September 7, 2011

Stopping Lattimore key

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Defensive coordinator Todd Grantham admits he's got a lot on his plate as Georgia gets ready to challenge 12th-ranked South Carolina Saturday afternoon at Sanford Stadium (4:30, ESPN).

Especially, when you consider what happened last year.

The Gamecock offensive front outmuscled the Bulldog defensive line, while using freshman Marcus Lattimore as a human battering ram.

It was quite the display.

Lattimore bashed his way to a 37-carry, 182-yard and two touchdown effort against the Bulldogs, with seemingly every yard coming after contact, as the Georgia defenders struggled all afternoon to bring the running back down.

Many of those yards came on an inside zone read, a scheme which Georgia was unable to respond to.

Will this year be any different? Grantham certainly hopes so.

"He (Lattimore) gets stronger as the game goes along, so you've got to come to work and you've got to make sure that when you tackle him you're playing physical and you've got to get guys to the ball," Grantham said. "That was one thing about the other night is really the runs, there weren't any explosive runs, the longest play from scrimmage was 20 yards and if you get guys running to the ball you can alleviate a lot of problems with that. So, we've got to make sure we've got guys running to the ball when we swarm."

But this likely isn't Grantham's only concern.

Last week, Boise State and quarterback Kellen Moore exploited the middle of the Bulldogs' zone.

No doubt South Carolina head coach Steve Spurrier took notice.

"He's (Moore) a good player. You go back and look at that game I think he was 28 of 34, if I'm right and eight of those 28 (completions) were for four yards or less. But then there were too many of what I call double-digit passes in the 12-15-yard range. The longest play was 20 yards and a lot of those plays were catch and run-type plays," he said. "The way you play those guys is you've got to be on them and sometimes on the matchups if a guy - whether it's technique-oriented or whatever - if he doesn't execute, doesn't make a play or they make a play, then you get those 12 to 15-yard gains from that standpoint."

Second and seven-plus was certainly a problem for the Bulldog defense.

Two of Boise State's touchdowns came on a second-and-11 and second-and-17 call, with a third coming on a third-and-3 from inside the Georgia red zone.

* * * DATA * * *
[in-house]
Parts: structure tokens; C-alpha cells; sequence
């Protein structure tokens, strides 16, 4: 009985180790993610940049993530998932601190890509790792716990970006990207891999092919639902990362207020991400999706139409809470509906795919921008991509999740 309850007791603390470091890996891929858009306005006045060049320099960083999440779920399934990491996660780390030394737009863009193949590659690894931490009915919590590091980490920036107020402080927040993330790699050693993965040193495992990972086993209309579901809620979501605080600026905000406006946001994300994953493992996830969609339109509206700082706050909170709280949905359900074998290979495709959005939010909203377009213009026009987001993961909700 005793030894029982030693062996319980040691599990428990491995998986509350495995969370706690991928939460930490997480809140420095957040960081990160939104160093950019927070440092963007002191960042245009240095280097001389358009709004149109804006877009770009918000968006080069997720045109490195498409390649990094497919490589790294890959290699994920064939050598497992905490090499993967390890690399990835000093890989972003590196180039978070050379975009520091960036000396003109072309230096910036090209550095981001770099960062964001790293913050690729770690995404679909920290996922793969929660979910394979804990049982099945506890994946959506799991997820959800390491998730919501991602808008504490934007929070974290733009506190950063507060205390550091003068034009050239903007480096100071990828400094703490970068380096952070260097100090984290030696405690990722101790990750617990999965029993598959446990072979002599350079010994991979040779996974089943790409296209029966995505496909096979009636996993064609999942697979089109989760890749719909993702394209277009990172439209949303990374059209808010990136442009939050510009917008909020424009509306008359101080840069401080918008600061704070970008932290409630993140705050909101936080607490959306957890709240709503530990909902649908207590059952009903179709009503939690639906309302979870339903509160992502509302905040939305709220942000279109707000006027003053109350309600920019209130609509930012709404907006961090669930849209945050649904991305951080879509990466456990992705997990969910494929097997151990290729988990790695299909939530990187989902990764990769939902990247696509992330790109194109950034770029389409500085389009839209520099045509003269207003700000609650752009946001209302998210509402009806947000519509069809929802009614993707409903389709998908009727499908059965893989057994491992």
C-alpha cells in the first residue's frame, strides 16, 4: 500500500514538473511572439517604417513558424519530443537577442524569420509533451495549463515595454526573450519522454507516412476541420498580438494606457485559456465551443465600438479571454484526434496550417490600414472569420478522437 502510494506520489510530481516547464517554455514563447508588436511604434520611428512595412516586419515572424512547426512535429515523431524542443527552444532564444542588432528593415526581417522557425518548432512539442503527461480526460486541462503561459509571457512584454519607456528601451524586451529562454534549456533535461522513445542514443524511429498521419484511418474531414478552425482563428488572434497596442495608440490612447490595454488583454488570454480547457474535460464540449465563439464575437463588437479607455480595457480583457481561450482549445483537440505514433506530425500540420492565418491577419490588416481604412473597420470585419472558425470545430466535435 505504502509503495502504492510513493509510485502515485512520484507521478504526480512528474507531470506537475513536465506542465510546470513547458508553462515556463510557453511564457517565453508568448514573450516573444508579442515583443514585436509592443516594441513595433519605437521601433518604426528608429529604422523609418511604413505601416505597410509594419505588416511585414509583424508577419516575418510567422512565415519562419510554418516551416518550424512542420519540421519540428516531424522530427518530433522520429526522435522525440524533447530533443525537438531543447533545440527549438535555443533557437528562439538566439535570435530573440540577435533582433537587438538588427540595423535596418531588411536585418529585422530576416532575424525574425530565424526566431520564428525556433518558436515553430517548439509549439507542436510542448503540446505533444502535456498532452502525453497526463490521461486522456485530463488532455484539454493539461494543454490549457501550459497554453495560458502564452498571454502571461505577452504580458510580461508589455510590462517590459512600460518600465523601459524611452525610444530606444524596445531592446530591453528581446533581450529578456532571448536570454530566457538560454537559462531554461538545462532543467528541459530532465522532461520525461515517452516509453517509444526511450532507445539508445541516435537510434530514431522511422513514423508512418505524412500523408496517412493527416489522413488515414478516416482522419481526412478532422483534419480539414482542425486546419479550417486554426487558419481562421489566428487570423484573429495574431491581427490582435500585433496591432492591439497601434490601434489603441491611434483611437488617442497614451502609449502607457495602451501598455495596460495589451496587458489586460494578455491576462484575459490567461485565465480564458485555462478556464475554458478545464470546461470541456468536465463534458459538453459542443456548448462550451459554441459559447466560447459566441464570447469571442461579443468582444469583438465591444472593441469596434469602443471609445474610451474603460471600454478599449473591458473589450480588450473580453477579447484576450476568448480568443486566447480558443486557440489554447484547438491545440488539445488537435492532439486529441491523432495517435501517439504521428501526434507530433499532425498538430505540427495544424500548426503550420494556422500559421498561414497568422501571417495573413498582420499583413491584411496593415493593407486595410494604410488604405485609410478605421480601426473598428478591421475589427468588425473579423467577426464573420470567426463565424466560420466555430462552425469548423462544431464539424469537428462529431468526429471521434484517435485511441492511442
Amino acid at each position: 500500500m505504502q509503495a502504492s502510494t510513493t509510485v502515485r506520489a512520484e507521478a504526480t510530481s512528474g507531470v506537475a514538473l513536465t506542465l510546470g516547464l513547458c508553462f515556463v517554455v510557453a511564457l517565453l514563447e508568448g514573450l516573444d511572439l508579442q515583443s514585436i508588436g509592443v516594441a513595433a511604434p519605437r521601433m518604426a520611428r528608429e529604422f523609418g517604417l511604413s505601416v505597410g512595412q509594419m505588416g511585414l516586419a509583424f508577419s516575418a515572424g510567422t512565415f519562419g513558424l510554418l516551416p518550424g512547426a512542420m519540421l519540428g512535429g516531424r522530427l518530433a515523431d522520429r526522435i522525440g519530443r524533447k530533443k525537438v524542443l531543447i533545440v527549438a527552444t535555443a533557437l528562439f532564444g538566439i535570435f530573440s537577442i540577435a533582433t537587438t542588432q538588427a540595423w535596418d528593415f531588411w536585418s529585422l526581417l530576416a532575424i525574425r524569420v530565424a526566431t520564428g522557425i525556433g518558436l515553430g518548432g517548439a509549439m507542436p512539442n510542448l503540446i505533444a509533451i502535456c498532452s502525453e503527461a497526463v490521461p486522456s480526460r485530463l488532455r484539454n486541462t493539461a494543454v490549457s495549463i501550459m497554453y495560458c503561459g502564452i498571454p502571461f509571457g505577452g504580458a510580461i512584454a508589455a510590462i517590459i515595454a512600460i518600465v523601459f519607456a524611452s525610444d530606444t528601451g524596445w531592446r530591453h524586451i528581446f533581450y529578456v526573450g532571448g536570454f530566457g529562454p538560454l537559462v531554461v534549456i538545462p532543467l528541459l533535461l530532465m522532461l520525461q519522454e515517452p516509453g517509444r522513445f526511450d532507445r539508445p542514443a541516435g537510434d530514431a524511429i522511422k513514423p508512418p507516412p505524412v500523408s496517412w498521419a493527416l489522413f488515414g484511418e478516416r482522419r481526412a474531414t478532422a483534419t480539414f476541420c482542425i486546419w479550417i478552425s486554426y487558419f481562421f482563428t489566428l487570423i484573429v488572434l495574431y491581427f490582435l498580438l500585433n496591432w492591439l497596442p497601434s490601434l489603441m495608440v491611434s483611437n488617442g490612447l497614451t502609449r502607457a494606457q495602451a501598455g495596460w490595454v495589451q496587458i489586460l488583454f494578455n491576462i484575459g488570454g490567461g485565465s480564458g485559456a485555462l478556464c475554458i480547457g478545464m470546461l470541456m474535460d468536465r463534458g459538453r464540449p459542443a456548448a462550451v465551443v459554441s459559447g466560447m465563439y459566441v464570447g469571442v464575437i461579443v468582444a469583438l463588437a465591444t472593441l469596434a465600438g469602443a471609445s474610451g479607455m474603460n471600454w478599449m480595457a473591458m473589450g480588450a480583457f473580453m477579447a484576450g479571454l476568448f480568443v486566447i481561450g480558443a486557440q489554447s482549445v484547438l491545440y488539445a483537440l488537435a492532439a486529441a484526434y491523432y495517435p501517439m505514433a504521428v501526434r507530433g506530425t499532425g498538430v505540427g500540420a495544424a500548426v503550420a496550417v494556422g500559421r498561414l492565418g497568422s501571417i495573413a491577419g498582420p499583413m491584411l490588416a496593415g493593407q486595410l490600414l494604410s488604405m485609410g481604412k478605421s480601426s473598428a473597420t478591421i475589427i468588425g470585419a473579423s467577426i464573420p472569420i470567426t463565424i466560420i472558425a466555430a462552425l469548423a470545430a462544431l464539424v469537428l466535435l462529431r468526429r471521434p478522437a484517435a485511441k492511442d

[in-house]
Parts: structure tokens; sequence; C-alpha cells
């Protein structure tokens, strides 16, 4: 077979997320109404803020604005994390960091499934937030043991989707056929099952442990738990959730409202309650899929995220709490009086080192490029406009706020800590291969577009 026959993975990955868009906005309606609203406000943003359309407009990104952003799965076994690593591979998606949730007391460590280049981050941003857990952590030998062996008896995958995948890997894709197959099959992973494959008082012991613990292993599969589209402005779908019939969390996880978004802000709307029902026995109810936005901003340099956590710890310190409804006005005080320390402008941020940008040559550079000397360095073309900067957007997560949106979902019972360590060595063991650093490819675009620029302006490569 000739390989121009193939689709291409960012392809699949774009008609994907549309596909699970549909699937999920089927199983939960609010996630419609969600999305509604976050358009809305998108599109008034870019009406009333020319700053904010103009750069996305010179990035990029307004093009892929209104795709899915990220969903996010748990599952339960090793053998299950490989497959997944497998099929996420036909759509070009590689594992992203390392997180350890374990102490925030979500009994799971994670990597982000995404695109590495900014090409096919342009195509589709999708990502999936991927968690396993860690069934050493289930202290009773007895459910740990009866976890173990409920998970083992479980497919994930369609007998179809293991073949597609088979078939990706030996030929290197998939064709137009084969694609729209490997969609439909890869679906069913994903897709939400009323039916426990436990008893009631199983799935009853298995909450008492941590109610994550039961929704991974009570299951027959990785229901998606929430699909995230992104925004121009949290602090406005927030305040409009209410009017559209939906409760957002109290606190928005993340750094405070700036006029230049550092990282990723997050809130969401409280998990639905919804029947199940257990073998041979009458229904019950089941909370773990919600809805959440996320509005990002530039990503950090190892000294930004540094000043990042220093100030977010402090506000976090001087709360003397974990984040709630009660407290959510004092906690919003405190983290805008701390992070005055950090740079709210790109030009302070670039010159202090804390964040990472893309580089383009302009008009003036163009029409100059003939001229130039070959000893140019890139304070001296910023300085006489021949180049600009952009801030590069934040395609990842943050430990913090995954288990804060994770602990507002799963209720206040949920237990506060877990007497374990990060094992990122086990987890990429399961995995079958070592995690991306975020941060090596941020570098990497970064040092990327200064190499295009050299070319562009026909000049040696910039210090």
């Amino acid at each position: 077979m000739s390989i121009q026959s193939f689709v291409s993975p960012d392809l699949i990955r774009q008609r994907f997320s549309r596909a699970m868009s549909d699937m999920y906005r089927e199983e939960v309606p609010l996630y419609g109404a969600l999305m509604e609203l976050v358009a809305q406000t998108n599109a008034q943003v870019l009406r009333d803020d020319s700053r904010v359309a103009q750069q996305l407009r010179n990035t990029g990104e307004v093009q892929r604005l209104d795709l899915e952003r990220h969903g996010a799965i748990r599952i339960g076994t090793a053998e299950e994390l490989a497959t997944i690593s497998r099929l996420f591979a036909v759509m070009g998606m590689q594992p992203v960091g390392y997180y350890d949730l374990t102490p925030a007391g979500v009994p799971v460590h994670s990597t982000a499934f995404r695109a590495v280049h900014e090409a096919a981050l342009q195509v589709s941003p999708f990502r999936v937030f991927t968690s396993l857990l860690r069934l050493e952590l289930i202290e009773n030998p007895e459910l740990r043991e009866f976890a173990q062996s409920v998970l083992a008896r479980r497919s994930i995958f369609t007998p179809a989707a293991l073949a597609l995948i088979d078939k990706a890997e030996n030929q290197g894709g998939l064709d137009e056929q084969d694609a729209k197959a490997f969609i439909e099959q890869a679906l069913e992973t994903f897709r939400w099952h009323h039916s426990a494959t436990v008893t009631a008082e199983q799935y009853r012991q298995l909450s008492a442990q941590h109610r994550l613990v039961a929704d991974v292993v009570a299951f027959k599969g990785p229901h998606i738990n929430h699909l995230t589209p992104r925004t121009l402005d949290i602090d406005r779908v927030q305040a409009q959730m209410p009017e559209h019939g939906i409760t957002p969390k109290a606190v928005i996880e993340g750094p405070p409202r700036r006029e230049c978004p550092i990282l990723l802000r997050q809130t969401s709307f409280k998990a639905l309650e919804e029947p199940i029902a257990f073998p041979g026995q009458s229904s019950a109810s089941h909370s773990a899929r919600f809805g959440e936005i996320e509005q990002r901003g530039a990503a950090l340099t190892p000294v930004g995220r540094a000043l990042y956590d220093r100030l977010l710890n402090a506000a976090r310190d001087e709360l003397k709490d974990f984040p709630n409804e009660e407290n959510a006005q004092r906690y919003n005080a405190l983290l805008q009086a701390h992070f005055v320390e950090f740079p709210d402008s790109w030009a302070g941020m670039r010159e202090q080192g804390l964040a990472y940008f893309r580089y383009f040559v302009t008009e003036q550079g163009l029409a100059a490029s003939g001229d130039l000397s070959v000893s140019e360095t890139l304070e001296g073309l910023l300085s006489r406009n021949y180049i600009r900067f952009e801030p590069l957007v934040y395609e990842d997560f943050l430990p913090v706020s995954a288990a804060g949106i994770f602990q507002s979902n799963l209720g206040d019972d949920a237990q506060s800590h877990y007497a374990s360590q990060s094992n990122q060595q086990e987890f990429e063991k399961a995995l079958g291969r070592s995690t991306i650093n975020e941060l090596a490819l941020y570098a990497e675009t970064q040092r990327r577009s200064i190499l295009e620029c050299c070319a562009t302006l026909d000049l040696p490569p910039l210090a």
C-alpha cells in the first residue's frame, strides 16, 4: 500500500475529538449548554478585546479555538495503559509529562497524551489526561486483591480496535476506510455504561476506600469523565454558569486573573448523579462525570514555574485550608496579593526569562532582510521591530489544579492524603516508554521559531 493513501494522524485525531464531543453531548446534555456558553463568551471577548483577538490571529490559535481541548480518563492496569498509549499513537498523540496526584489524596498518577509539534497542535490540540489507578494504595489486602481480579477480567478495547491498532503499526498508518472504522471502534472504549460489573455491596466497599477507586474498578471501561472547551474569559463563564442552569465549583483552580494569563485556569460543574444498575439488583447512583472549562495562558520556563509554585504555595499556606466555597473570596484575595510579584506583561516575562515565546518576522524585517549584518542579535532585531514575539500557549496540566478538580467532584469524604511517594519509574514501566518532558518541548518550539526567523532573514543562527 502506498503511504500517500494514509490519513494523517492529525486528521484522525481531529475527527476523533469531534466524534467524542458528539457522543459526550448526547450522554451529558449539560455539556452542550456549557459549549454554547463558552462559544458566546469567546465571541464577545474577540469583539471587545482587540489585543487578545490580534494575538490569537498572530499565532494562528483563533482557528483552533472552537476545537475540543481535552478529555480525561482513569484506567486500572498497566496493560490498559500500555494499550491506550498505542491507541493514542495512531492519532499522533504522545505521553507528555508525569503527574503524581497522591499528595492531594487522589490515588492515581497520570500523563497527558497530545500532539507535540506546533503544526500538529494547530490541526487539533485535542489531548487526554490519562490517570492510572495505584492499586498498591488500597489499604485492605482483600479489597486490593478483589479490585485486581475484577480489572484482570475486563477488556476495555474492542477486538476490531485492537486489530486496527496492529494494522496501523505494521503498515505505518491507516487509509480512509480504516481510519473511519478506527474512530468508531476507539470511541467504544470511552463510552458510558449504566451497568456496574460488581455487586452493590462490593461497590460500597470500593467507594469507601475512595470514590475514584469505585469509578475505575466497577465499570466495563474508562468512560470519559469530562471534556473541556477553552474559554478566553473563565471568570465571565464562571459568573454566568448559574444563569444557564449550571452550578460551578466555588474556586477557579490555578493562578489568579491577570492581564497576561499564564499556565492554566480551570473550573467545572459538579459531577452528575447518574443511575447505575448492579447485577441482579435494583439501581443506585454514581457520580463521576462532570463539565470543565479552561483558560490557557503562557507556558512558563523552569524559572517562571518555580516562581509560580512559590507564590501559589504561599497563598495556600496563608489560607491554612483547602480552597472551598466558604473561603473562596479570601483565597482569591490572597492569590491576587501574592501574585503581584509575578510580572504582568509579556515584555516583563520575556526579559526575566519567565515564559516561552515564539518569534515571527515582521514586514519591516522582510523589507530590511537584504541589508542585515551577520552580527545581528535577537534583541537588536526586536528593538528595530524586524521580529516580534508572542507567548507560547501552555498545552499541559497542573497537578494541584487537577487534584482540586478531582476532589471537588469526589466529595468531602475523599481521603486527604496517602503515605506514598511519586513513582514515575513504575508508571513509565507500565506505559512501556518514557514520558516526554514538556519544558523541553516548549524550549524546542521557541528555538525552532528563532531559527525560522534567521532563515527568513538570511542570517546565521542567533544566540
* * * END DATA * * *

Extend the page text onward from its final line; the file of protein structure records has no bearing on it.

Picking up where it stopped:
"If you go from 21 points to nine pints, it's a different deal," Grantham said. "So to me, it gets down to playing second-and-plus once you're inside that Red Zone."

Of course, the Gamecocks will present a different set of challenges than the Broncos.

"They've got a lot of talented players. Their running back (Lattimore) is probably the best running back in the country when you look at him, the things he did for them last year. Their offensive line works well together. They're big, they're physical, they push you, they maul guys, they get them out of their gaps and they stay on blocks, to let the running back find a seam and he can take it from there," Grantham said. "Their receivers are big, physical guys. They've got height, they've got size. No. 1 (Alshon Jeffery) has got as good of hands as you'll see and he made some dynamic catches last year. The quarterback (Stephen Garcia) finds a way to get those guys the ball. He's a crafty guy, he's hard to tackle, he'll try to generate on loose plays and try to make some things happen."

Having a healthy Kwame Geathers at nose could help the Bulldogs in that regard, providing he's completely healthy.

Geathers suffered a shoulder stinger late in the game Saturday and did not practice on Tuesday, although he is expected to be ready against the Gamecocks, who dominated the Bulldogs' defensive front.

Meanwhile, Mike Gilliard, Amarlo Herrera and Jeremy Sulek continue to battle to determine who will replace Alec Ogletree at Sam linebacker.

Grantham said he still isn't certain about that, although the new starting Moe won't come from a group that includes Jarvis Jones, Ramik Wilson or Chase Vasser, who will remain on the outside.

Starting Sam linebacker Cornelius Washington, Grantham said, was one of the defense's bright spots against the Broncos.

"Truthfully, Cornelius probably had his best game since I've been here as far as just being consistent and doing everything we asked him to do," he said. "I think that Reuben (Faloughi), he played and he's a young player who will play and continue to get better and those younger guys - Vasser, Ramik and Ray Drew - they will continue to get more reps as we move forward. I think those guys will be fine."

But what about the Bulldog defense as a whole?

Saturday, three players - Shawn Williams, Christian Robinson and Brandon Boykin - had to receive IVs at halftime after cramping.

In the second half, Georgia's defense appeared to tire under the strains of Boise State's no-huddle approach.

"Every game is a critique of where you are and how you've done. I though there were some things we did well. I thought we played physical up front on the normal runs. I think when you look at the perimeter runs that they hit us on were Wildcat and reverse-type things, but as far as the basic runs I thought we were pretty physical, so I think we can build on that," Grantham said. "We improved on third down. I thought we played hard; I saw guys like Jarvis (play hard), I thought Christian played solid. You're always building your team and you never know what you've got until you get them out there to play and after watching them I think we did well. Obviously, there are some things we've got to work on."

Anthony Dasher is the managing editor for UGASports
and he can be reached via email at